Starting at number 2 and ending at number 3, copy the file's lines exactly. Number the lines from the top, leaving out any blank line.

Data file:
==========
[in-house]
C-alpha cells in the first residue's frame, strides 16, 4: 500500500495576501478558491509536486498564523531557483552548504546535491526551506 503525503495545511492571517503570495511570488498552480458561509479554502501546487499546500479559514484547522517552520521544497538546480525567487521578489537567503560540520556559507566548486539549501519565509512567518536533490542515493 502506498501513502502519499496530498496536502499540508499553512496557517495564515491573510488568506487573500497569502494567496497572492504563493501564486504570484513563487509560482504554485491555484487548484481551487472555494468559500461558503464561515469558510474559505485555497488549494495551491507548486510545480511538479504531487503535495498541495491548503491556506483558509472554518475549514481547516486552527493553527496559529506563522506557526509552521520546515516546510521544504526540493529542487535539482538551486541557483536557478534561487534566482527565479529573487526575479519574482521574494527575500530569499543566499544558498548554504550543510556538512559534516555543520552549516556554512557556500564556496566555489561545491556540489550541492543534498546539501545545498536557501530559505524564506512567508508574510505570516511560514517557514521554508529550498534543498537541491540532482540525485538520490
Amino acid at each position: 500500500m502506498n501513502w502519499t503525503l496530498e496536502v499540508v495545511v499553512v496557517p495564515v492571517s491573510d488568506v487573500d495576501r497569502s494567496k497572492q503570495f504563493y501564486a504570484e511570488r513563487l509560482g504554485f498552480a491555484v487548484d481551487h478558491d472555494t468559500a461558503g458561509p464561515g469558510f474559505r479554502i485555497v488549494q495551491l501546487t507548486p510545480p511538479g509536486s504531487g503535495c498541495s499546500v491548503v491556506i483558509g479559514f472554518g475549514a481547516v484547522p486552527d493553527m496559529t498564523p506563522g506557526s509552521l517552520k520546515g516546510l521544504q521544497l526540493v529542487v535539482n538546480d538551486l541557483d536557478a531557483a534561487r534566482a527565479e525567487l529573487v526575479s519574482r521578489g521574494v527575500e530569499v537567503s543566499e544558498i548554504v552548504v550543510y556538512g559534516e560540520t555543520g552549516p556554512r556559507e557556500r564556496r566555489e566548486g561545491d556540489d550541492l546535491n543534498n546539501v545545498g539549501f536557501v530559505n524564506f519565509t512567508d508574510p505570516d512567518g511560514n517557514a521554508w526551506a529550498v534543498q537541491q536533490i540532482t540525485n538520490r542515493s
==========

C-alpha cells in the first residue's frame, strides 16, 4: 500500500495576501478558491509536486498564523531557483552548504546535491526551506 503525503495545511492571517503570495511570488498552480458561509479554502501546487499546500479559514484547522517552520521544497538546480525567487521578489537567503560540520556559507566548486539549501519565509512567518536533490542515493 502506498501513502502519499496530498496536502499540508499553512496557517495564515491573510488568506487573500497569502494567496497572492504563493501564486504570484513563487509560482504554485491555484487548484481551487472555494468559500461558503464561515469558510474559505485555497488549494495551491507548486510545480511538479504531487503535495498541495491548503491556506483558509472554518475549514481547516486552527493553527496559529506563522506557526509552521520546515516546510521544504526540493529542487535539482538551486541557483536557478534561487534566482527565479529573487526575479519574482521574494527575500530569499543566499544558498548554504550543510556538512559534516555543520552549516556554512557556500564556496566555489561545491556540489550541492543534498546539501545545498536557501530559505524564506512567508508574510505570516511560514517557514521554508529550498534543498537541491540532482540525485538520490
Amino acid at each position: 500500500m502506498n501513502w502519499t503525503l496530498e496536502v499540508v495545511v499553512v496557517p495564515v492571517s491573510d488568506v487573500d495576501r497569502s494567496k497572492q503570495f504563493y501564486a504570484e511570488r513563487l509560482g504554485f498552480a491555484v487548484d481551487h478558491d472555494t468559500a461558503g458561509p464561515g469558510f474559505r479554502i485555497v488549494q495551491l501546487t507548486p510545480p511538479g509536486s504531487g503535495c498541495s499546500v491548503v491556506i483558509g479559514f472554518g475549514a481547516v484547522p486552527d493553527m496559529t498564523p506563522g506557526s509552521l517552520k520546515g516546510l521544504q521544497l526540493v529542487v535539482n538546480d538551486l541557483d536557478a531557483a534561487r534566482a527565479e525567487l529573487v526575479s519574482r521578489g521574494v527575500e530569499v537567503s543566499e544558498i548554504v552548504v550543510y556538512g559534516e560540520t555543520g552549516p556554512r556559507e557556500r564556496r566555489e566548486g561545491d556540489d550541492l546535491n543534498n546539501v545545498g539549501f536557501v530559505n524564506f519565509t512567508d508574510p505570516d512567518g511560514n517557514a521554508w526551506a529550498v534543498q537541491q536533490i540532482t540525485n538520490r542515493s